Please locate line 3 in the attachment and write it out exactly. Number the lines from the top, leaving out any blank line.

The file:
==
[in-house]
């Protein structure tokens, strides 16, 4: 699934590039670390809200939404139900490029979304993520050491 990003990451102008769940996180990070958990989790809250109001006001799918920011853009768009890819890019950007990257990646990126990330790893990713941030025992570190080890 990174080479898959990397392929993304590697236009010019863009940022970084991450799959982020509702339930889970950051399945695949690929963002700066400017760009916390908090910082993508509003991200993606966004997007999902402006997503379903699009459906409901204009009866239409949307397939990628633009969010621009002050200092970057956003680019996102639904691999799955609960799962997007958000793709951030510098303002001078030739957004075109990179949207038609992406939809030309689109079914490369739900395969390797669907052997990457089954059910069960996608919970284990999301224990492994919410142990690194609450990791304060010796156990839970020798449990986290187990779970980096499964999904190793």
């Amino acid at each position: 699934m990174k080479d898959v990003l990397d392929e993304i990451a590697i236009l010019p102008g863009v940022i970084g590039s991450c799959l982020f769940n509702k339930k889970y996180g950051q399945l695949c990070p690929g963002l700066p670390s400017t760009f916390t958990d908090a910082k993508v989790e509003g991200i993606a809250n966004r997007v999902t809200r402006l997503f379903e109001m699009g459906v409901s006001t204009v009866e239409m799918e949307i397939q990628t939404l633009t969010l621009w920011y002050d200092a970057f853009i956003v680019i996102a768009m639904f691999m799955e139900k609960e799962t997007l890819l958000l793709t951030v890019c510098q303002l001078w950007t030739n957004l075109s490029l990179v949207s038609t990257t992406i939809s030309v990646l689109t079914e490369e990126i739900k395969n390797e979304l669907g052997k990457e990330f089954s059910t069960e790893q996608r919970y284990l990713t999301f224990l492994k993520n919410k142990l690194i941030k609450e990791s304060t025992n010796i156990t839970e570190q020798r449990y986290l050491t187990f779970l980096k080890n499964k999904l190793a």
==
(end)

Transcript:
């Amino acid at each position: 699934m990174k080479d898959v990003l990397d392929e993304i990451a590697i236009l010019p102008g863009v940022i970084g590039s991450c799959l982020f769940n509702k339930k889970y996180g950051q399945l695949c990070p690929g963002l700066p670390s400017t760009f916390t958990d908090a910082k993508v989790e509003g991200i993606a809250n966004r997007v999902t809200r402006l997503f379903e109001m699009g459906v409901s006001t204009v009866e239409m799918e949307i397939q990628t939404l633009t969010l621009w920011y002050d200092a970057f853009i956003v680019i996102a768009m639904f691999m799955e139900k609960e799962t997007l890819l958000l793709t951030v890019c510098q303002l001078w950007t030739n957004l075109s490029l990179v949207s038609t990257t992406i939809s030309v990646l689109t079914e490369e990126i739900k395969n390797e979304l669907g052997k990457e990330f089954s059910t069960e790893q996608r919970y284990l990713t999301f224990l492994k993520n919410k142990l690194i941030k609450e990791s304060t025992n010796i156990t839970e570190q020798r449990y986290l050491t187990f779970l980096k080890n499964k999904l190793a």